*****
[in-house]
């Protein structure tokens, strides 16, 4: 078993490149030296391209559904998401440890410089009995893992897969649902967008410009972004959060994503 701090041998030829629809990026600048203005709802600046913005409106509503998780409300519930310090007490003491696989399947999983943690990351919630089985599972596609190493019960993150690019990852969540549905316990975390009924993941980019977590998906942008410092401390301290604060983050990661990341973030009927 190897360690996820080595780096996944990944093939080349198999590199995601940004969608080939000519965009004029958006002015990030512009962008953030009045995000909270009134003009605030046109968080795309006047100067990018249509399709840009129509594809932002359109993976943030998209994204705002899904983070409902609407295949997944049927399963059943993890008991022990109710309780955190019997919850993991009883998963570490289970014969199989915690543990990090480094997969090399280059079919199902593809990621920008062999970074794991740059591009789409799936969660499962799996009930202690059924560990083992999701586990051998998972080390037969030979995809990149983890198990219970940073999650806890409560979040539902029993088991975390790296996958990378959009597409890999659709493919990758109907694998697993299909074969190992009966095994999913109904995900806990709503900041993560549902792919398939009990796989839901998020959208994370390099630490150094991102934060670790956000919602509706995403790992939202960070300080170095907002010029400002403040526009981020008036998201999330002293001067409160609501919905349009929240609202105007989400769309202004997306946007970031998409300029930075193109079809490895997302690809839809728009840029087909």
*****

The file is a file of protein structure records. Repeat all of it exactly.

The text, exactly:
[in-house]
């Protein structure tokens, strides 16, 4: 078993490149030296391209559904998401440890410089009995893992897969649902967008410009972004959060994503 701090041998030829629809990026600048203005709802600046913005409106509503998780409300519930310090007490003491696989399947999983943690990351919630089985599972596609190493019960993150690019990852969540549905316990975390009924993941980019977590998906942008410092401390301290604060983050990661990341973030009927 190897360690996820080595780096996944990944093939080349198999590199995601940004969608080939000519965009004029958006002015990030512009962008953030009045995000909270009134003009605030046109968080795309006047100067990018249509399709840009129509594809932002359109993976943030998209994204705002899904983070409902609407295949997944049927399963059943993890008991022990109710309780955190019997919850993991009883998963570490289970014969199989915690543990990090480094997969090399280059079919199902593809990621920008062999970074794991740059591009789409799936969660499962799996009930202690059924560990083992999701586990051998998972080390037969030979995809990149983890198990219970940073999650806890409560979040539902029993088991975390790296996958990378959009597409890999659709493919990758109907694998697993299909074969190992009966095994999913109904995900806990709503900041993560549902792919398939009990796989839901998020959208994370390099630490150094991102934060670790956000919602509706995403790992939202960070300080170095907002010029400002403040526009981020008036998201999330002293001067409160609501919905349009929240609202105007989400769309202004997306946007970031998409300029930075193109079809490895997302690809839809728009840029087909």